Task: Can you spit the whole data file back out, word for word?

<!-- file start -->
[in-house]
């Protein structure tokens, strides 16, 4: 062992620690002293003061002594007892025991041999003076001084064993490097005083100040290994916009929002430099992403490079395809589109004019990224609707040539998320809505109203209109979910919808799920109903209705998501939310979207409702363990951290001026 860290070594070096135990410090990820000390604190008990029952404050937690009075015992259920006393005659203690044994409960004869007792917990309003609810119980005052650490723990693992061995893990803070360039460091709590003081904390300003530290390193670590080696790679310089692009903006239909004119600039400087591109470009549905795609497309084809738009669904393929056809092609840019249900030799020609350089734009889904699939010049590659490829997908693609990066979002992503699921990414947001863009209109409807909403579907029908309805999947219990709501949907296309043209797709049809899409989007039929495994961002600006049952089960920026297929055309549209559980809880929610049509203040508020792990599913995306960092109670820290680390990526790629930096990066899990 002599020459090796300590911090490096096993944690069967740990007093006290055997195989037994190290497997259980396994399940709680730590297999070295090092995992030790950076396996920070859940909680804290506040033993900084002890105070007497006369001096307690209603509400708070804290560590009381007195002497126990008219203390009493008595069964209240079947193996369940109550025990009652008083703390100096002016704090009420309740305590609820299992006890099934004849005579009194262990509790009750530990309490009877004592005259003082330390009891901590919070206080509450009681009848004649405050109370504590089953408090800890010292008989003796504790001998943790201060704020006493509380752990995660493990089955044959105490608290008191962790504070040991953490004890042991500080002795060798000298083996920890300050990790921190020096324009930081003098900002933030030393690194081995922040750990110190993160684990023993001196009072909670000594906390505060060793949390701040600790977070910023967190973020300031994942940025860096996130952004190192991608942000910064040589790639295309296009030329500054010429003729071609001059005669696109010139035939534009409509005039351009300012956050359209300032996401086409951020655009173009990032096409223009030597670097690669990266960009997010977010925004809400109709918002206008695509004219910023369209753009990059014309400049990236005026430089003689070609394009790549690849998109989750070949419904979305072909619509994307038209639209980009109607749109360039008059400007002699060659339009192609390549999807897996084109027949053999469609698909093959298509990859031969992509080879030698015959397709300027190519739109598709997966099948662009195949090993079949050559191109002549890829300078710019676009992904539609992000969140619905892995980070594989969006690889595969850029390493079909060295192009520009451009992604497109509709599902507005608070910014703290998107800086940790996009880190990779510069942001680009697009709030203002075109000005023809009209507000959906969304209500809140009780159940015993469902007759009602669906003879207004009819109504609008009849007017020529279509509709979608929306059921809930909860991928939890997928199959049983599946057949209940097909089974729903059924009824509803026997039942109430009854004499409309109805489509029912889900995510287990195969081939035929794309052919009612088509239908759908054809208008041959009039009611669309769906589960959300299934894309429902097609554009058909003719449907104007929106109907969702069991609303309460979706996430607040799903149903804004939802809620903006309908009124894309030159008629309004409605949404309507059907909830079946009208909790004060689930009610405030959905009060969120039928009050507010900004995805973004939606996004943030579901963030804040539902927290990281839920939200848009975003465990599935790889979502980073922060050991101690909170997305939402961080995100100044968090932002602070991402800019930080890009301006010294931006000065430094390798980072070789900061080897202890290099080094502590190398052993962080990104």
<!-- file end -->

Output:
[in-house]
């Protein structure tokens, strides 16, 4: 062992620690002293003061002594007892025991041999003076001084064993490097005083100040290994916009929002430099992403490079395809589109004019990224609707040539998320809505109203209109979910919808799920109903209705998501939310979207409702363990951290001026 860290070594070096135990410090990820000390604190008990029952404050937690009075015992259920006393005659203690044994409960004869007792917990309003609810119980005052650490723990693992061995893990803070360039460091709590003081904390300003530290390193670590080696790679310089692009903006239909004119600039400087591109470009549905795609497309084809738009669904393929056809092609840019249900030799020609350089734009889904699939010049590659490829997908693609990066979002992503699921990414947001863009209109409807909403579907029908309805999947219990709501949907296309043209797709049809899409989007039929495994961002600006049952089960920026297929055309549209559980809880929610049509203040508020792990599913995306960092109670820290680390990526790629930096990066899990 002599020459090796300590911090490096096993944690069967740990007093006290055997195989037994190290497997259980396994399940709680730590297999070295090092995992030790950076396996920070859940909680804290506040033993900084002890105070007497006369001096307690209603509400708070804290560590009381007195002497126990008219203390009493008595069964209240079947193996369940109550025990009652008083703390100096002016704090009420309740305590609820299992006890099934004849005579009194262990509790009750530990309490009877004592005259003082330390009891901590919070206080509450009681009848004649405050109370504590089953408090800890010292008989003796504790001998943790201060704020006493509380752990995660493990089955044959105490608290008191962790504070040991953490004890042991500080002795060798000298083996920890300050990790921190020096324009930081003098900002933030030393690194081995922040750990110190993160684990023993001196009072909670000594906390505060060793949390701040600790977070910023967190973020300031994942940025860096996130952004190192991608942000910064040589790639295309296009030329500054010429003729071609001059005669696109010139035939534009409509005039351009300012956050359209300032996401086409951020655009173009990032096409223009030597670097690669990266960009997010977010925004809400109709918002206008695509004219910023369209753009990059014309400049990236005026430089003689070609394009790549690849998109989750070949419904979305072909619509994307038209639209980009109607749109360039008059400007002699060659339009192609390549999807897996084109027949053999469609698909093959298509990859031969992509080879030698015959397709300027190519739109598709997966099948662009195949090993079949050559191109002549890829300078710019676009992904539609992000969140619905892995980070594989969006690889595969850029390493079909060295192009520009451009992604497109509709599902507005608070910014703290998107800086940790996009880190990779510069942001680009697009709030203002075109000005023809009209507000959906969304209500809140009780159940015993469902007759009602669906003879207004009819109504609008009849007017020529279509509709979608929306059921809930909860991928939890997928199959049983599946057949209940097909089974729903059924009824509803026997039942109430009854004499409309109805489509029912889900995510287990195969081939035929794309052919009612088509239908759908054809208008041959009039009611669309769906589960959300299934894309429902097609554009058909003719449907104007929106109907969702069991609303309460979706996430607040799903149903804004939802809620903006309908009124894309030159008629309004409605949404309507059907909830079946009208909790004060689930009610405030959905009060969120039928009050507010900004995805973004939606996004943030579901963030804040539902927290990281839920939200848009975003465990599935790889979502980073922060050991101690909170997305939402961080995100100044968090932002602070991402800019930080890009301006010294931006000065430094390798980072070789900061080897202890290099080094502590190398052993962080990104």